Can Rep. Charlie Rangel Bring Down the Democratic Party?

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by Christopher Beam

Rep. Charlie Rangel had to decide on Thursday which he cares about more: his party or his job.


The answer, for now: his job. As the House ethics committee prepared to read its 13 charges against Rangel—the culmination of a two-year investigation—there was a flurry of reports that Rangel would strike a deal with the committee and thereby avoid an embarrassing trial in September. But the deal didn't materialize in time, and the hearing proceeded. Rangel, a 20-term Democrat, could still strike a bargain, but it would require approval from one of the committee's five Republicans. And during the hearing, at least, they didn't sound ready to make a deal. "Congressman Rangel was given the opportunity to negotiate a settlement in the investigation phase," said Rep. Michael McCaul of Texas, the committee's ranking Republican. "We are now in the trial phase."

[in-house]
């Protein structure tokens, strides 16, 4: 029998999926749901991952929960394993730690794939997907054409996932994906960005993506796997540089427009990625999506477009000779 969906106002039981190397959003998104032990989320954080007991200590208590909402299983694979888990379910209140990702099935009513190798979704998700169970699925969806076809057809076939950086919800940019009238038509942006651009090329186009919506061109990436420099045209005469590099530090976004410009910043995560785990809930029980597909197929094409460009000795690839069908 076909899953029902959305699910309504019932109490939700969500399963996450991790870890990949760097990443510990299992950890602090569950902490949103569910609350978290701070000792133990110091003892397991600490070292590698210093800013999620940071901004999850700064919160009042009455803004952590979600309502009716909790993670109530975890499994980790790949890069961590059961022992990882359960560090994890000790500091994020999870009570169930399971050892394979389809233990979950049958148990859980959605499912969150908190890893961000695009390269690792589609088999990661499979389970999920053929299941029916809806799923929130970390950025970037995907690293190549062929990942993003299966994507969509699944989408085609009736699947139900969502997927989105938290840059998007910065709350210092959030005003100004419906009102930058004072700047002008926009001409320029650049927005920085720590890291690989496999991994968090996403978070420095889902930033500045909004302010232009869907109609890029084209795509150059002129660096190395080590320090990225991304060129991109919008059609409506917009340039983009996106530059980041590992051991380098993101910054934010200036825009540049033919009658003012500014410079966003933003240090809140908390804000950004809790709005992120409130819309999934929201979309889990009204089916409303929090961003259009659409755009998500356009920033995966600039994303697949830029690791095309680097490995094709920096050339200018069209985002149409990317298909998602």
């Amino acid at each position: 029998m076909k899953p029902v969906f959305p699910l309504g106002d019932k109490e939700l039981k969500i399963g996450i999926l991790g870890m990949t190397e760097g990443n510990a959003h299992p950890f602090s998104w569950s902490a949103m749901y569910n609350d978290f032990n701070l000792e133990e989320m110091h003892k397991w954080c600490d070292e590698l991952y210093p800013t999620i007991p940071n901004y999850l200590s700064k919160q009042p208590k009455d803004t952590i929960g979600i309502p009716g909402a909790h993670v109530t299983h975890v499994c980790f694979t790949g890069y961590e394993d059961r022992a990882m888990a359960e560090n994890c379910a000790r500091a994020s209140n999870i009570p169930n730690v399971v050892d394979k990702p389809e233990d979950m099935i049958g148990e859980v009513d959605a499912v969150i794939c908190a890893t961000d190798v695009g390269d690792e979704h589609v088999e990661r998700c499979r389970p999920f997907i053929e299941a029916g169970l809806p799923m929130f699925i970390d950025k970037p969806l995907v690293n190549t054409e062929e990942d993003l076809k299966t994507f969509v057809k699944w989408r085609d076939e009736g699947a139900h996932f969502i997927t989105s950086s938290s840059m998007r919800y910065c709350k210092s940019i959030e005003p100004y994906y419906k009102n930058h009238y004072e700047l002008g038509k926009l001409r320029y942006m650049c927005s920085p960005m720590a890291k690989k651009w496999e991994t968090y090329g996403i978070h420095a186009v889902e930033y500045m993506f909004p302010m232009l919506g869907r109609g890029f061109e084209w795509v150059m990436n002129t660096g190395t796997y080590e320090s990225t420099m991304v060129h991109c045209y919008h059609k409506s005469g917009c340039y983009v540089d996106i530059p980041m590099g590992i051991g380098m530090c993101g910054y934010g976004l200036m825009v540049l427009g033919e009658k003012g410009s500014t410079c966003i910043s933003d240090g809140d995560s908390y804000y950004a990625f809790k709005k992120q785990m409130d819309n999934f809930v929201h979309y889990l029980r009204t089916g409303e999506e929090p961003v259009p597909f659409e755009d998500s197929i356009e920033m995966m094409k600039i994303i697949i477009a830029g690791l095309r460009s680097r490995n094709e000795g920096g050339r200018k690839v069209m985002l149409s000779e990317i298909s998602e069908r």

The prospect of a September trial represents a Worst Case Scenario for Democrats. It would showcase a prominent Democrat's alleged ethical failings two months before the midterm elections, boosting the GOP case that House Speaker Nancy Pelosi has failed in her promise to "drain the swamp" of corruption in Washington. (The 13 charges include allegations that he used public rent-controlled housing for campaign work, failed to report $75,000 in income on a villa in the Dominican Republic, and used congressional letterhead to solicit donations for a City College educational center named after him.) Some Democrats have quietly pushed Rangel to make a deal. At least three have urged him to resign.

But Rangel seems to think he has a shot at winning. All along, he has insisted that he didn't intentionally break any House rules or statutes. And that may well be true. A plea deal would probably require him to admit wrongdoing.

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